Fuzionaire’s cofounder and chief scientist reflects on how Covid-19 has affected his growing company

A photo of Anton Toutov with a laptop

Source: © Nadia Toutova

Anton Toutov has been in constant contact with collaborators at partner institutions throughout lab shutdowns

During this difficult time, Chemistry World is checking in with notable chemists around the globe to see how they are weathering the coronavirus pandemic.

Anton Toutov, cofounder and chief science officer of Fuzionaire – which is developing new technologies based on discoveries in fundamental chemistry that he helped make as a doctoral candidate in Nobel Prize winner Robert Grubbs’ lab at the California Institute of Technology – says his company did experience some disruptions due to the pandemic early on. This was largely because its partners are academic institutions that had to close down for a period to prevent the spread of Covid-19.

Nevertheless, Fuzionaire – based in Pasadena, California – was in a good position when the pandemic hit because it was designed from its 2016 inception to organise research at various labs remotely. ‘We have always needed to communicate remotely with our various partners across the US and in different countries, and as a result there didn’t need to be large changes in how we do things because of the pandemic,’ Toutov explains. This coordination with external collaborators is done predominantly through online videoconferencing platforms like Zoom, as well as email.

Even when the company’s research wasn’t ongoing at its partner institutions during the height of the pandemic, Toutov says the company never really slowed down. ‘We always had discussions with our collaborators and partners about interpretation of data, and what to do next,’ he recounts. That quieter time gave the company’s leadership an opportunity to reflect and take stock, Toutov says.

Fuzionaire has an ongoing partnership with Virginia Commonwealth University (VCU) in Richmond, Virginia, US, and it has a major collaboration with McGill University in Montreal, Canada to support its radiopharmaceutical subsidiary, Fuzionaire Diagnostics.

Beyond North America to Japan and Switzerland

Because Fuzionaire doesn’t yet have a lab of its own, its research takes place in the labs of these partner institutions, which both essentially shut down for a few months in mid-March. ‘Basically, it was essentially a full stop for a certain period of time to keep everybody safe, but things have recently come back online,’ Toutov says.

Beyond North America, Fuzionaire Diagnostics launched a Tokyo-based Japanese affiliate in October 2019, and in December it announced collaborative research with Osaka University medical school’s nuclear medicine and tracer kinetics department to accelerate the discovery of novel anti-cancer radiotherapeutic agents.

Osaka University’s first confirmed case of Covid-19 was at the end of March, and around then the school implemented significant restrictions. The university’s research and labs returned to normal operations on 17 July, albeit with limited time spent in research labs.

‘In Tokyo, there were a few hotpots, and Osaka did shut down for a while, or have greatly diminished capabilities and research, but they have of course since bounced back,’ Toutov recalls. The Osaka partnership is still not fully online, he notes. ‘The moment you start getting involved with a centre that’s working closely with hospitals there might be additional issues there in light of the pandemic,’ Toutov adds. ‘It looks like things are at least on course and looking better.’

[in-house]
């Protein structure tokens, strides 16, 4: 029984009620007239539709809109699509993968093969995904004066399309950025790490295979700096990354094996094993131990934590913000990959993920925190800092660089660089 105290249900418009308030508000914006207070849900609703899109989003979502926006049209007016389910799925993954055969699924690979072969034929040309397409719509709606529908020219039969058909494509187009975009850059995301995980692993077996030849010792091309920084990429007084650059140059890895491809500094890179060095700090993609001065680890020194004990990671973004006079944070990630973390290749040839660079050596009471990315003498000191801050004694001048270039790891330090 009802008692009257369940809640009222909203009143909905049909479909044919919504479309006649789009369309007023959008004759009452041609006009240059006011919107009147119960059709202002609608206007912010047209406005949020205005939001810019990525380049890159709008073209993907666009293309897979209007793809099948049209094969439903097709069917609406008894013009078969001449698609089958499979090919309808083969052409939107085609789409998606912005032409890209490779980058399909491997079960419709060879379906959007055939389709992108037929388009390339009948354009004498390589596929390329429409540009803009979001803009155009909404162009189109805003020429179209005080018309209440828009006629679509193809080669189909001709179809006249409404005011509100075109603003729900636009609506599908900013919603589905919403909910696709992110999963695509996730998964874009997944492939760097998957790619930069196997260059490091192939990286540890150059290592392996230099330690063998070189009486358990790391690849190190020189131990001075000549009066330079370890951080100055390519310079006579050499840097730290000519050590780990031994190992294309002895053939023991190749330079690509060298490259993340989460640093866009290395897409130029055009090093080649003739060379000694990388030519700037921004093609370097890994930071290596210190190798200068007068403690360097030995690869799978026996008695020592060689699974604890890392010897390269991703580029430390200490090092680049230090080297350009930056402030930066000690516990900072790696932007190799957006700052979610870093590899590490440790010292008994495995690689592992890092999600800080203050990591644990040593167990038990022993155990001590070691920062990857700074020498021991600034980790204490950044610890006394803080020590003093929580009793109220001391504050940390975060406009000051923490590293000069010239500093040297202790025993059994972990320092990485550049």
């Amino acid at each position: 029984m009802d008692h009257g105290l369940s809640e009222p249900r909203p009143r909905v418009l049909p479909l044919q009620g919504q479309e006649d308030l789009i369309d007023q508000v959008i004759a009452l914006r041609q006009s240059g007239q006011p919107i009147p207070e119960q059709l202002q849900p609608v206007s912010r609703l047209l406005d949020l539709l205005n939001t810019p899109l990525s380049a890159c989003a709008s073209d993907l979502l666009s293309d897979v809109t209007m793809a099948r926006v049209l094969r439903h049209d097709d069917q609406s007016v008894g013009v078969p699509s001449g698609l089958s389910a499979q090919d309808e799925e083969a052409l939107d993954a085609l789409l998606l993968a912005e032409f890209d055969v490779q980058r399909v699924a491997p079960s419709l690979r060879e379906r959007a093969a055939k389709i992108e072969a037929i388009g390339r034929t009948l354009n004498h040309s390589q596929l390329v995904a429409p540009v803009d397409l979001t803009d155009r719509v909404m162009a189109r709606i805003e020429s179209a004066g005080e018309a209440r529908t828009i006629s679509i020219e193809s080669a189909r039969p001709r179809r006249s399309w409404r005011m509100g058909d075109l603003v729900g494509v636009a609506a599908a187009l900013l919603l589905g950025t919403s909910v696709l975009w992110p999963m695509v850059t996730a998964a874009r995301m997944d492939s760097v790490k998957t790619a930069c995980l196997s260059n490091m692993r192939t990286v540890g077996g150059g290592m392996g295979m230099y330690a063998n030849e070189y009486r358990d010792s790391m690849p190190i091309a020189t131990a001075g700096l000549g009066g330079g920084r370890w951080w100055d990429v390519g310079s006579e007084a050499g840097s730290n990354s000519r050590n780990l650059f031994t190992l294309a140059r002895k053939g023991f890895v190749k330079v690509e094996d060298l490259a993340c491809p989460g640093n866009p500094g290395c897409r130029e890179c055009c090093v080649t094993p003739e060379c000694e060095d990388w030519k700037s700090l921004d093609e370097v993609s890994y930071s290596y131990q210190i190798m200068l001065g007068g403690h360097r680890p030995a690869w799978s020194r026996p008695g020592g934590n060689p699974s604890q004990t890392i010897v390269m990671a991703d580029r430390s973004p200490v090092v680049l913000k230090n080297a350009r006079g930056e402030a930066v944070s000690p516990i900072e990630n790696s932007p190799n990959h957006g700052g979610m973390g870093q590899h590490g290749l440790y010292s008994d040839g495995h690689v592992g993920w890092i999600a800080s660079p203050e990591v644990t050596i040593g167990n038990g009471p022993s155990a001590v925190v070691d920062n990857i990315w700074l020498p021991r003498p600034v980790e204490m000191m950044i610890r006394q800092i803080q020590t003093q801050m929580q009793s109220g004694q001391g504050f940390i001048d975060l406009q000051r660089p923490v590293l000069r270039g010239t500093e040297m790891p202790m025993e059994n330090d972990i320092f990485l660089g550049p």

In July, Fuzionaire also unveiled another partnership with ETH Zurich in Switzerland, to advance some of its fuels chemistry work. That collaboration, which aims to develop Fuzionaire’s patented method to reduce sulfur content in diesel fuel, was also affected by the pandemic but Toutov says it is ‘more or less online’ now.

Former competitors unite

Aside from his Fuzionaire work, Toutov is an assistant professor at VCU. He is not onsite at the university and does not have teaching obligations there. But, he has been involved with VCU’s research programmes for some time, and the arrangement allows him extra flexibility to work with students. For example, Toutov recently served as an external reviewer on a PhD candidate’s thesis, participating in the dissertation committee meeting that was entirely virtual.

‘It was quite a thing, certainly a sign of the times,’ he says. The event recently took place over Zoom, with all of the reviewers watching online as the student delivered his presentation over a laptop. ‘He had a number of his colleagues there supporting him on Zoom, and of course they had to go away for the review to actually occur,’ Toutov recounts.

Toutov, who lives in Pasadena, has ridden out the pandemic with his parents in their Kingston, Ontario home since the end of March, teleworking. The three are very close and like to cook together, work in the garden, and go for walks. ‘We’ll talk about stuff, it can be science or non-science – Mom and Dad are both mathematicians, so sometimes we geek out together,’ Toutov says.

If there was any positive to come out of the pandemic aside from more family bonding, he believes it is the impressive global mobilisation of drug discovery and therapeutics to fight Covid-19. ‘Former competitors and others coming together against a common enemy, working towards a common goal, it is a remarkable thing to behold,’ Toutov states.

He hopes that people will remember not just the pain and suffering that arose from Covid-19, but also the collaboration between scientists from different disciplines and sectors to try to solve a once in a century catastrophe.

Chemists amid coronavirus